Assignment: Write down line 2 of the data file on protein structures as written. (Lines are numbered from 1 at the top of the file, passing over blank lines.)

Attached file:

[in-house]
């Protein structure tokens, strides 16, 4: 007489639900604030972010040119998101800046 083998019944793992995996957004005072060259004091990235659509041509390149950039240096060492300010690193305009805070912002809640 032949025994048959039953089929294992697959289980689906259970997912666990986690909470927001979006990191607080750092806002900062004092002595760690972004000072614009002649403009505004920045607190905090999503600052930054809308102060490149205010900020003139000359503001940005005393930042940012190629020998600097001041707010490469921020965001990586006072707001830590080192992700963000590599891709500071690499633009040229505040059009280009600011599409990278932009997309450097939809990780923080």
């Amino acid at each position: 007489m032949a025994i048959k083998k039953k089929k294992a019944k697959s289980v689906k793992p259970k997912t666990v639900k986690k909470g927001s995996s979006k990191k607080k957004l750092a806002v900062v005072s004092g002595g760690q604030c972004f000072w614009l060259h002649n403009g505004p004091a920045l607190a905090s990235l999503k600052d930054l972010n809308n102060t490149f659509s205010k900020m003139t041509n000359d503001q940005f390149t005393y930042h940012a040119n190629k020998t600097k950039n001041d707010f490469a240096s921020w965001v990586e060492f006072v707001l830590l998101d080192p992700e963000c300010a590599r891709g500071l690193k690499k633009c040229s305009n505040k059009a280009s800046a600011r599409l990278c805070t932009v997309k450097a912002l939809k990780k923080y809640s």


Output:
């Protein structure tokens, strides 16, 4: 007489639900604030972010040119998101800046 083998019944793992995996957004005072060259004091990235659509041509390149950039240096060492300010690193305009805070912002809640 032949025994048959039953089929294992697959289980689906259970997912666990986690909470927001979006990191607080750092806002900062004092002595760690972004000072614009002649403009505004920045607190905090999503600052930054809308102060490149205010900020003139000359503001940005005393930042940012190629020998600097001041707010490469921020965001990586006072707001830590080192992700963000590599891709500071690499633009040229505040059009280009600011599409990278932009997309450097939809990780923080």